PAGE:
Offenders in the Age of the Internet: Does Crime Have a New Face?

Robert D'Ovidio, Temple University

Past research has demonstrated that differences in social cues and levels of anonymity affect behavior. The internet can be expected to have an impact on who commits crime by masking the social cues and changing the levels of anonymity associated with traditional means of communcation. These changes could produce a state of normlessness in cyberspace whereby those less likely to commit criminal acts while communicating in traditional ways will be more likely to commit crimes when using the Internet. This paper compares sex, age, and socio-economic status of offenders who commit harassment or fraud using the Internet with those who commit these crimes using a telephone or a face-to-face method of interaction. Data have been collected from official records in a large metropolitan police department of the northeast region of the United States. Differences will be interpreted in the light of several psychologial theories.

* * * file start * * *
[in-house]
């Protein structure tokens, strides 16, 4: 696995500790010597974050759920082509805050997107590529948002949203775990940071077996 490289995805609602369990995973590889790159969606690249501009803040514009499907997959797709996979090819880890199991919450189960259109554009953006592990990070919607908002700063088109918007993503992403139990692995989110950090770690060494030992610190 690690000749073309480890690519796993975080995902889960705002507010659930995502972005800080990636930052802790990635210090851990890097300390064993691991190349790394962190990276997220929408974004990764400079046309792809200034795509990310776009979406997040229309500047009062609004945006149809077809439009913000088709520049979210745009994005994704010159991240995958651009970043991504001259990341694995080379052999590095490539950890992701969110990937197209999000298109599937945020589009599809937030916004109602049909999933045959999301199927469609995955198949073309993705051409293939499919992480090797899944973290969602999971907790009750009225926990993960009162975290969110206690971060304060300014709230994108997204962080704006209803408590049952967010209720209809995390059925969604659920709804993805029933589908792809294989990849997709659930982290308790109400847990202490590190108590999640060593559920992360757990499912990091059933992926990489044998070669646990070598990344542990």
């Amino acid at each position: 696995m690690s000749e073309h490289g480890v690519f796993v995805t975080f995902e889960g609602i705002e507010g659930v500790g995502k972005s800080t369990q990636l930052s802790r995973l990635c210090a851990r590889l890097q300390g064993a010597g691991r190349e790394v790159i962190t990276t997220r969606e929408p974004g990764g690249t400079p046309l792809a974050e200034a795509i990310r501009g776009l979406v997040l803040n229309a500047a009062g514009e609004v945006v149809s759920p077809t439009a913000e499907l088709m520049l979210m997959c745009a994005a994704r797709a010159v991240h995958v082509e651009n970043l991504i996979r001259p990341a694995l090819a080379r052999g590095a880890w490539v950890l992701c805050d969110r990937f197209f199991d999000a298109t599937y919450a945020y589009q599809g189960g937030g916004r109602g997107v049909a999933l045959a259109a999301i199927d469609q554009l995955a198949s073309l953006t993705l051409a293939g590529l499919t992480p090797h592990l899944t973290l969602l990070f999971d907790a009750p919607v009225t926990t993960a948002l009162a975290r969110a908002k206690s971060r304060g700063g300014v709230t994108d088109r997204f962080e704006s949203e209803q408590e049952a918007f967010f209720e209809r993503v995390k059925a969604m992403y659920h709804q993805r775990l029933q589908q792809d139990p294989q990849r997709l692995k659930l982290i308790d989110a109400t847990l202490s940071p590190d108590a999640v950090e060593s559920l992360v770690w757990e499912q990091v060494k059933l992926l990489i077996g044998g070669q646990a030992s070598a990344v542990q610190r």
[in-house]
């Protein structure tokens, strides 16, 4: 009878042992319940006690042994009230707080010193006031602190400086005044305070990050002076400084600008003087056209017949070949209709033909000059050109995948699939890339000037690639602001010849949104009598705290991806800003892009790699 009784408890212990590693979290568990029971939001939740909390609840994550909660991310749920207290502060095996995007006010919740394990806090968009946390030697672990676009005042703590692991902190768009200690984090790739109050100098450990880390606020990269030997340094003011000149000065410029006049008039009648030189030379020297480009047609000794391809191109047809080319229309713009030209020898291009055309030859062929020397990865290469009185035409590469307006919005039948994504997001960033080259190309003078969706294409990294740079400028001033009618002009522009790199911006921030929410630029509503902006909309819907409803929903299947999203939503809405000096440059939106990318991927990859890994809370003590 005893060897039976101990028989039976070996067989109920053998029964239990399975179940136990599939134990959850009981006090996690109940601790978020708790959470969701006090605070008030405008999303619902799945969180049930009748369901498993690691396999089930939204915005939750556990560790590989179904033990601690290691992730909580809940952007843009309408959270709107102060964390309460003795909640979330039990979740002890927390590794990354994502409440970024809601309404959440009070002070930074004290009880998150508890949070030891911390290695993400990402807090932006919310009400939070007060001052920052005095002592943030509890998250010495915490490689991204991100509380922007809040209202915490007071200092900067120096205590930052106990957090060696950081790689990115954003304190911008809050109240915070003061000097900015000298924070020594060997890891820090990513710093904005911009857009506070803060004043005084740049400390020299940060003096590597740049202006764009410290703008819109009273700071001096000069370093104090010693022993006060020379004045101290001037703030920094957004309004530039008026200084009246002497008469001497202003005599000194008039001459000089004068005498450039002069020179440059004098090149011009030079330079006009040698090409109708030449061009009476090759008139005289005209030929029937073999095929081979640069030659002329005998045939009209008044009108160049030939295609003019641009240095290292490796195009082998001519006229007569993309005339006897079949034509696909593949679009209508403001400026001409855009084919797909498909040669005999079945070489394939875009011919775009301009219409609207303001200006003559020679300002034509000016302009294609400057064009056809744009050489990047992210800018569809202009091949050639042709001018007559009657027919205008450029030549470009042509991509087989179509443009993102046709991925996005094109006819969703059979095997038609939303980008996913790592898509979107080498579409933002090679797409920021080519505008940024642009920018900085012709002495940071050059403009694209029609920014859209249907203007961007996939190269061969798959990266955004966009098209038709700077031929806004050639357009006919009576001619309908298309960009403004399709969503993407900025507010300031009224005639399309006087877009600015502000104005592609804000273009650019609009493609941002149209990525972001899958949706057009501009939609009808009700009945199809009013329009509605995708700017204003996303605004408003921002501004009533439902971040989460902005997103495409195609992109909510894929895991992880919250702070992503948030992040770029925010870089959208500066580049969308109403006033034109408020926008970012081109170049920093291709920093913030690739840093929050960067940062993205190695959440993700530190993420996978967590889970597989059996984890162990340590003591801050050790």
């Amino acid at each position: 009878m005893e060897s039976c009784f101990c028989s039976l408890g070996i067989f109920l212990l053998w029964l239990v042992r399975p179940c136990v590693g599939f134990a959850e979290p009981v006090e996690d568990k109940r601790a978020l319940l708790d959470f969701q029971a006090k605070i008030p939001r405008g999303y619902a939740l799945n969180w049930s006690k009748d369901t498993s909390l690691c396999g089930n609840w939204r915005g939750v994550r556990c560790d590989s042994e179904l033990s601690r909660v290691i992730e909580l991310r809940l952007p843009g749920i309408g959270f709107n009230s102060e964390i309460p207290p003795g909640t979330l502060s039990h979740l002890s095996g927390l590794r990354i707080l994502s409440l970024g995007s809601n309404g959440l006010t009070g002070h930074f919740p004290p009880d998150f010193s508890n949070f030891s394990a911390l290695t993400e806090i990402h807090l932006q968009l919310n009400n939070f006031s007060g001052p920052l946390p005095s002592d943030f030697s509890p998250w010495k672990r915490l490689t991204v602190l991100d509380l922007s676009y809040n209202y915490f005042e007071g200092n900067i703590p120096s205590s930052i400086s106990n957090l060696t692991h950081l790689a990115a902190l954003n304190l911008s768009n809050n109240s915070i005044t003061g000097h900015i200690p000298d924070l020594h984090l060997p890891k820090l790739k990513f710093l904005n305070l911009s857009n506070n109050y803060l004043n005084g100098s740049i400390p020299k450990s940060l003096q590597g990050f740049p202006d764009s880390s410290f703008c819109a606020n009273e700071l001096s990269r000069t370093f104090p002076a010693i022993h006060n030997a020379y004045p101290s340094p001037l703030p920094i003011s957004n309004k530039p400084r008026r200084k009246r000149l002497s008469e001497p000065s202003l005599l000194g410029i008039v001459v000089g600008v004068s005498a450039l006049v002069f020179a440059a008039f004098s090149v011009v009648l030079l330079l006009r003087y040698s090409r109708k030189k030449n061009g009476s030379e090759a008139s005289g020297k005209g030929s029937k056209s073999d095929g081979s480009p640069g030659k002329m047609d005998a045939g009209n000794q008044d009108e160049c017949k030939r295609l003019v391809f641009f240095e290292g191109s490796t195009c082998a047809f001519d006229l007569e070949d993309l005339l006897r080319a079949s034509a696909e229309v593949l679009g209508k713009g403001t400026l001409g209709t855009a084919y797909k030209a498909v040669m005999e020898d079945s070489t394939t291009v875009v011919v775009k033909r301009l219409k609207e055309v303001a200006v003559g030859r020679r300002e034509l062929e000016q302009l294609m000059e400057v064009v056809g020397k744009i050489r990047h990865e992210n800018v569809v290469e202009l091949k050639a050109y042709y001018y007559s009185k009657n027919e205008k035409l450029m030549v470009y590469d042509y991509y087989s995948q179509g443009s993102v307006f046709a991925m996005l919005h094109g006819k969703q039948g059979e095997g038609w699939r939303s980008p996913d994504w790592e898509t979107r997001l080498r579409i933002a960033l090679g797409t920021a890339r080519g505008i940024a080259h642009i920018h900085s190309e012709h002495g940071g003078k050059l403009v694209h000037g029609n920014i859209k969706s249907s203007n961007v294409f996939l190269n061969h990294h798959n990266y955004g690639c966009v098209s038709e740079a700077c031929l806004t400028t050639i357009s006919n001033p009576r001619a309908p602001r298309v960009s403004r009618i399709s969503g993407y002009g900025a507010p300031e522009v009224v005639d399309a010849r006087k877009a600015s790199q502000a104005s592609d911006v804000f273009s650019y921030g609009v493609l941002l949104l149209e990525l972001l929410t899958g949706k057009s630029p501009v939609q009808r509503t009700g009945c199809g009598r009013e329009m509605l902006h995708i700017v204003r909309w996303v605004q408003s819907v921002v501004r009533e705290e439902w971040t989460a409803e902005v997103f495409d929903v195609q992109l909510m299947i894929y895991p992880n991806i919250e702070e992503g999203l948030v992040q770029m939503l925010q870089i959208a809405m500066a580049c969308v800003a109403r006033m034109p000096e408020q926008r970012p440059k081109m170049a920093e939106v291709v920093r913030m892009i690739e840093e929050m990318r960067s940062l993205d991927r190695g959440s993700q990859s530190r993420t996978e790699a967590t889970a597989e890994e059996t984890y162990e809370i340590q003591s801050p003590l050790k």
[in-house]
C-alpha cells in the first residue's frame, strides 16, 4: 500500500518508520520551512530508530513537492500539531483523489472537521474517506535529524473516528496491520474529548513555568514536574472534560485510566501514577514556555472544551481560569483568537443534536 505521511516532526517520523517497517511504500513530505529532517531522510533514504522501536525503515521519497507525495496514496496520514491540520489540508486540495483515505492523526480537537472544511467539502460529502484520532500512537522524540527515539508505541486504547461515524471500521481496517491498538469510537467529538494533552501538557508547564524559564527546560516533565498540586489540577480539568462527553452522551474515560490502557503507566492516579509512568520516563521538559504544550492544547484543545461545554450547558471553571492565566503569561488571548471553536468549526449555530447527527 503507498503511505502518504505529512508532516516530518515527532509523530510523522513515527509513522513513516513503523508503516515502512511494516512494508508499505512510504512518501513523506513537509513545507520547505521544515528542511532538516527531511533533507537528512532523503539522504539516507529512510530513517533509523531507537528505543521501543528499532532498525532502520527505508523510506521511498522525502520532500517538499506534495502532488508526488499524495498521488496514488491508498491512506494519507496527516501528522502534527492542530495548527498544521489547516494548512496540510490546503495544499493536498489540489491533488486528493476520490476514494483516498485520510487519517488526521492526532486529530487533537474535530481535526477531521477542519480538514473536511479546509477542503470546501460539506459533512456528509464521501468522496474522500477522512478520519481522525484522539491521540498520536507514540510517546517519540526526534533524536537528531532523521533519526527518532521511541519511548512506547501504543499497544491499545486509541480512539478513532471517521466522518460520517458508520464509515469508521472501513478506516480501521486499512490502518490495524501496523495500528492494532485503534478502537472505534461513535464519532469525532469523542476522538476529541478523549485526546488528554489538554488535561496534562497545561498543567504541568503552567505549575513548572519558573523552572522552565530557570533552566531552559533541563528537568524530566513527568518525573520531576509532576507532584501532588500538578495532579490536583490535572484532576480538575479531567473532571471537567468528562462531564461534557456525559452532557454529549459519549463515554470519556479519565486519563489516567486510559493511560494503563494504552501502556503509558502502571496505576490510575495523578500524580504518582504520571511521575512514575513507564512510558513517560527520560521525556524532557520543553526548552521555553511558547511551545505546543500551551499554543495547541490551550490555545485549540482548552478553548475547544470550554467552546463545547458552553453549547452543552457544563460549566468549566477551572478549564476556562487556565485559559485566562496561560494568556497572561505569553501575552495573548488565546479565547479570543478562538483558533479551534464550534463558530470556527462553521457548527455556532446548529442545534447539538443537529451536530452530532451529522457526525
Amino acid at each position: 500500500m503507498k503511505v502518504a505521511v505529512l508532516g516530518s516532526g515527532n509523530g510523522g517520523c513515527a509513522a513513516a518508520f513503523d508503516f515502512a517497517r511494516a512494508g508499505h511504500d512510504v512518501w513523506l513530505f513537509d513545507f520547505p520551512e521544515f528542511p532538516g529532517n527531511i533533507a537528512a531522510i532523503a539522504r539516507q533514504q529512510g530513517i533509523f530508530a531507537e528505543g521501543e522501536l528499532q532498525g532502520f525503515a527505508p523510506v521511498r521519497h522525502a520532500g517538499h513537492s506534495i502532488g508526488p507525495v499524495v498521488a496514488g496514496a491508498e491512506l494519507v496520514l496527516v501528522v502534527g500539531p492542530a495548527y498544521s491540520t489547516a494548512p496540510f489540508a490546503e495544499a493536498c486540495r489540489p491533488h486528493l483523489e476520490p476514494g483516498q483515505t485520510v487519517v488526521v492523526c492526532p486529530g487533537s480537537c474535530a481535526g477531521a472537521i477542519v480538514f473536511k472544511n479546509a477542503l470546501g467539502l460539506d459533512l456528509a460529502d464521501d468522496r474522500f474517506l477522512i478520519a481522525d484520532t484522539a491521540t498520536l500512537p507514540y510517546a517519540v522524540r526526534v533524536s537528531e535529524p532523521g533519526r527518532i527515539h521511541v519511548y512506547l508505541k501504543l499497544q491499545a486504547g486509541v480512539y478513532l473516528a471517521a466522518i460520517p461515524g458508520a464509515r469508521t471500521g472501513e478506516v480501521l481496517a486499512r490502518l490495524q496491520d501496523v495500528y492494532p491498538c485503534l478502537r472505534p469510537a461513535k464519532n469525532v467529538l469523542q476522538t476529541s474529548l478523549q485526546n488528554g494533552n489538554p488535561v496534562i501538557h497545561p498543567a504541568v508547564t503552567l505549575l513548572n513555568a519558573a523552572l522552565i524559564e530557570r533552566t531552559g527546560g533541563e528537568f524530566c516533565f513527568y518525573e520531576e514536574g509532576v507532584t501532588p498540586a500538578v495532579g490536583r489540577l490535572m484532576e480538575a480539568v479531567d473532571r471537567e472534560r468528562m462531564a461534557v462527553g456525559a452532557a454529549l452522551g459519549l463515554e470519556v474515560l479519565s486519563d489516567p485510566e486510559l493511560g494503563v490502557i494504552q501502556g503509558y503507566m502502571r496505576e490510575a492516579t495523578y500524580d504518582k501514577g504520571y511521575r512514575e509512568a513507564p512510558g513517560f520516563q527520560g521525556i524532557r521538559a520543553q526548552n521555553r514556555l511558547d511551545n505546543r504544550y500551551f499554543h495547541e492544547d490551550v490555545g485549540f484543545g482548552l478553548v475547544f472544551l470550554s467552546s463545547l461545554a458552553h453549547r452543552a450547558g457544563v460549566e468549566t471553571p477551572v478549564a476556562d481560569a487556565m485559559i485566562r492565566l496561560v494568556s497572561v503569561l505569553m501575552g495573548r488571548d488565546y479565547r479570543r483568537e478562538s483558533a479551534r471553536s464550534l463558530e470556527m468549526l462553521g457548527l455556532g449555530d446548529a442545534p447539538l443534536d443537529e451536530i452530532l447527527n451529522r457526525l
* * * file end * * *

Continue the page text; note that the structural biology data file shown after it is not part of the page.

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Updated 05/20/2006